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USDA Announces Plans for Eradicating Asian Longhorned Beetle in Massachusetts, New York, Ohio, and South Carolina


Contact:
APHISpress@usda.gov

WASHINGTON, May 26, 2022 — The U.S. Department of Agriculture’s Animal and Plant Health Inspection Service (APHIS) is announcing its plans for combatting the Asian longhorned beetle (ALB) infestations in Massachusetts, New York, Ohio, and South Carolina in 2022. Every year, APHIS evaluates and determines the most effective options to achieve ALB eradication and eliminate the pest from the United States.

“People living in and around ALB infestations are part of the eradication strategy,” said Josie Ryan, APHIS’ National Operations Manager for the Asian Longhorned Beetle Eradication Program. “Checking your trees for the beetle and reporting any suspicious tree damage helps us find the beetle sooner and eliminates the beetle quicker, which saves more trees.”

In 2022, the ALB program will focus on inspecting trees in quarantined areas in Massachusetts, New York, Ohio, and South Carolina, and removing infested trees at no cost to property owners. The program will not apply insecticide treatments this year. Program officials will monitor for the beetle’s presence inside and around each infested area, respond to calls for assistance, conduct training sessions for compliance agreement holders, and perform outreach.

People living and working in quarantine zones may not move regulated items, such as firewood (all hardwood species), nursery stock, logs, branches, etc., out of the area without a compliance agreement, permit, or certificate. State and federal officials monitor the movement of wood within and around regulated areas to enforce the quarantine and may issue fines to individuals and businesses that do not comply with the regulations. A business or person wanting to move regulated articles out of the quarantine zone may: (1) enter into a compliance agreement with the program and self-issue the needed permit or certificate for those articles, or (2) request that program staff inspect the articles and directly issue the needed permit or certificate. The first option is best for regular or frequent movement of regulated articles, as it saves time and effort for all involved. The second option is best for infrequent movement of regulated articles and requires at least 2 working days of advance notice. To register for free compliance training, please call your local office:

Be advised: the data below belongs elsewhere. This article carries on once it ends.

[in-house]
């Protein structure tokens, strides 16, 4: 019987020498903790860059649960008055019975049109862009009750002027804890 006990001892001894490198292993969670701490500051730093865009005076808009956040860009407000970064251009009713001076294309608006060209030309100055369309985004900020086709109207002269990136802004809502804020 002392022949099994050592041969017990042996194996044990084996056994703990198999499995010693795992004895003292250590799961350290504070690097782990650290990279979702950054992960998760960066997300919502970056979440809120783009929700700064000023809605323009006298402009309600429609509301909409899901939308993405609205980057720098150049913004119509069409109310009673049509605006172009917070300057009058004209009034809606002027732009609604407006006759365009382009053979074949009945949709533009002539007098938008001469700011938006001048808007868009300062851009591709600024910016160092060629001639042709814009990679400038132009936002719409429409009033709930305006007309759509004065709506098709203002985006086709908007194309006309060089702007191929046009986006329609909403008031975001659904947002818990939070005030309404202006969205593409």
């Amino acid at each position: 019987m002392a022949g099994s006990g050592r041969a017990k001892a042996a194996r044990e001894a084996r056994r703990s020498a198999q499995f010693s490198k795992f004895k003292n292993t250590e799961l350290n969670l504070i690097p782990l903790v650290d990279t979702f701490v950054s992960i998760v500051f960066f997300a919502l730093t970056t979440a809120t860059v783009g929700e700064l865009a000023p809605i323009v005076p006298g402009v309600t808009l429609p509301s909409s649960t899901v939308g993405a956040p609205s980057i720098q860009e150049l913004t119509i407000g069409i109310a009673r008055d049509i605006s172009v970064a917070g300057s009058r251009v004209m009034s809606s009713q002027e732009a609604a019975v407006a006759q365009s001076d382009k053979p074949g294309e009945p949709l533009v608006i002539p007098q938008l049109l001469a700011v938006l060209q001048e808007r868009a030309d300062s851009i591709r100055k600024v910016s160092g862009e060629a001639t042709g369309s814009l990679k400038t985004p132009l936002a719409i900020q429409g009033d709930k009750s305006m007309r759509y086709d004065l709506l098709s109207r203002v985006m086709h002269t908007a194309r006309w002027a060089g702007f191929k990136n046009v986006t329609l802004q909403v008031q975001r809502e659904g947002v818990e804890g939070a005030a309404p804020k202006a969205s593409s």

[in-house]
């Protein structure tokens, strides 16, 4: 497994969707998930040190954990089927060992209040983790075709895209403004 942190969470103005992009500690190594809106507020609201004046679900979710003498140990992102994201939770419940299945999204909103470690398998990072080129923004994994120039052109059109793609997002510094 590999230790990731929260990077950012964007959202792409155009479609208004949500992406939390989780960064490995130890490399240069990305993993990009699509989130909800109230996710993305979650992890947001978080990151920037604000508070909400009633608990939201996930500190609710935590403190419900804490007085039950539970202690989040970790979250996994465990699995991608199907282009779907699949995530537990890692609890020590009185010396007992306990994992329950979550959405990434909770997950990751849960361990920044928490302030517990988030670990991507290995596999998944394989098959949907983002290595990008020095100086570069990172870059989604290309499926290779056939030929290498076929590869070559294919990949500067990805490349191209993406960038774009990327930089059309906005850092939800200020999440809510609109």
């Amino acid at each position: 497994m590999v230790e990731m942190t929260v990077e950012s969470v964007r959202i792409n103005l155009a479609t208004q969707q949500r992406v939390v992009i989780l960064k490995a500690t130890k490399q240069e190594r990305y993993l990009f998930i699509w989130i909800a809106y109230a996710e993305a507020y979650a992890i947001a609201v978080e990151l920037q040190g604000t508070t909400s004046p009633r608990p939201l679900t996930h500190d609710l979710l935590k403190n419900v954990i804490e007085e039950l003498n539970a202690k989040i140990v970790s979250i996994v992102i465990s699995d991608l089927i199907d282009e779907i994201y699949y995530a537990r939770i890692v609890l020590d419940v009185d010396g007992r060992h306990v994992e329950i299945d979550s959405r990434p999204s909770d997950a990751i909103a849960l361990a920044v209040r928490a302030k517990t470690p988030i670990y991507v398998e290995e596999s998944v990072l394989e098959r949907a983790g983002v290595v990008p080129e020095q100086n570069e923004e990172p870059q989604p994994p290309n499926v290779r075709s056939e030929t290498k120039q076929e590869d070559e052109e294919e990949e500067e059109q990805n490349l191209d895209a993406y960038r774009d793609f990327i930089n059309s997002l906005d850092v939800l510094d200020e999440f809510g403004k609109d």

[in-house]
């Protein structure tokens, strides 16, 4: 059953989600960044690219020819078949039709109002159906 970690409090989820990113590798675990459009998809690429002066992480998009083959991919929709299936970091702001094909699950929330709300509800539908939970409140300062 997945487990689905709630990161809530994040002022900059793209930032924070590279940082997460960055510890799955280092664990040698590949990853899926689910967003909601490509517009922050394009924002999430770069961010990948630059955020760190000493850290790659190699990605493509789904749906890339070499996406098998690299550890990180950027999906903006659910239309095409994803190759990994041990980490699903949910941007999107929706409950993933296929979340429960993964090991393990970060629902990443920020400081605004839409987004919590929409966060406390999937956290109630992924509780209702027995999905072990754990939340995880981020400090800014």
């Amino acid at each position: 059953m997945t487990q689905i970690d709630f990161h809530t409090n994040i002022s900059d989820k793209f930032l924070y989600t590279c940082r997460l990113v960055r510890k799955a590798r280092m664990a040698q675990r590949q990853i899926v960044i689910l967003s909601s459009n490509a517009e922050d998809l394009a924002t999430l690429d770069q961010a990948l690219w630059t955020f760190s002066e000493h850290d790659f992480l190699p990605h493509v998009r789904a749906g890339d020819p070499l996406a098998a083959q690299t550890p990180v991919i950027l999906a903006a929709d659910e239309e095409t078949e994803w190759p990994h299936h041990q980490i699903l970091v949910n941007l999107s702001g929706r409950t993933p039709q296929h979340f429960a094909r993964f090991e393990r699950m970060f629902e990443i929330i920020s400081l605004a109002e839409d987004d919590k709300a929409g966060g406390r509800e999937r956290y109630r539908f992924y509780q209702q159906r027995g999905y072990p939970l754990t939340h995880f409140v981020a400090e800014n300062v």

• In Massachusetts, call 508-852-8110.
  • In New York, call 631-288-1751.
  • In Ohio, call 513-381-7180.
  • In South Carolina, call 843-973-8329.

People who live in an ALB-quarantined area can help by:

  1. Allowing eradication program officials access to your property to inspect trees and remove any infested trees that are found.
  2. Hiring tree or landscape companies that have compliance agreements with the eradication program to ensure that woody material from your property is removed and disposed of properly.
  3. Contacting your local eradication program office or municipality for information on yard waste disposal procedures, if you need to move woody materials such as stumps, logs, brush, and twigs from your property.
  4. Not moving any infested tree materials, live trees, or nursery stock of ALB-host trees without first contacting your local eradication program office.
  5. Buying or responsibly gathering firewood where you will burn it or use certified heat-treated firewood because moving firewood can spread the beetle.

The ALB program has successfully eradicated ALB from Illinois; Boston, Massachusetts; New Jersey; Brooklyn, Queens, Manhattan, Staten Island and Islip in New York; and a portion of East Fork State Park, Stonelick and Monroe Townships in Ohio.

Currently, 288.4 square miles are under federal quarantine for ALB in the United States: 110 square miles in Worcester County, Massachusetts; 53 square miles in central Long Island, New York; 49 square miles in Clermont County, Ohio; and 76.4 square miles in Charleston and Dorchester counties, South Carolina. For more information about the beetle and program activities, please call the ALB toll-free hotline at 1-866-702-9938 or visit www.aphis.usda.gov/pests-diseases/alb.



USDA touches the lives of all Americans each day in so many positive ways. In the Biden-Harris Administration, USDA is transforming America’s food system with a greater focus on more resilient local and regional food production, fairer markets for all producers, ensuring access to safe, healthy and nutritious food in all communities, building new markets and streams of income for farmers and producers using climate smart food and forestry practices, making historic investments in infrastructure and clean energy capabilities in rural America, and committing to equity across the Department by removing systemic barriers and building a workforce more representative of America. To learn more, visit www.usda.gov.

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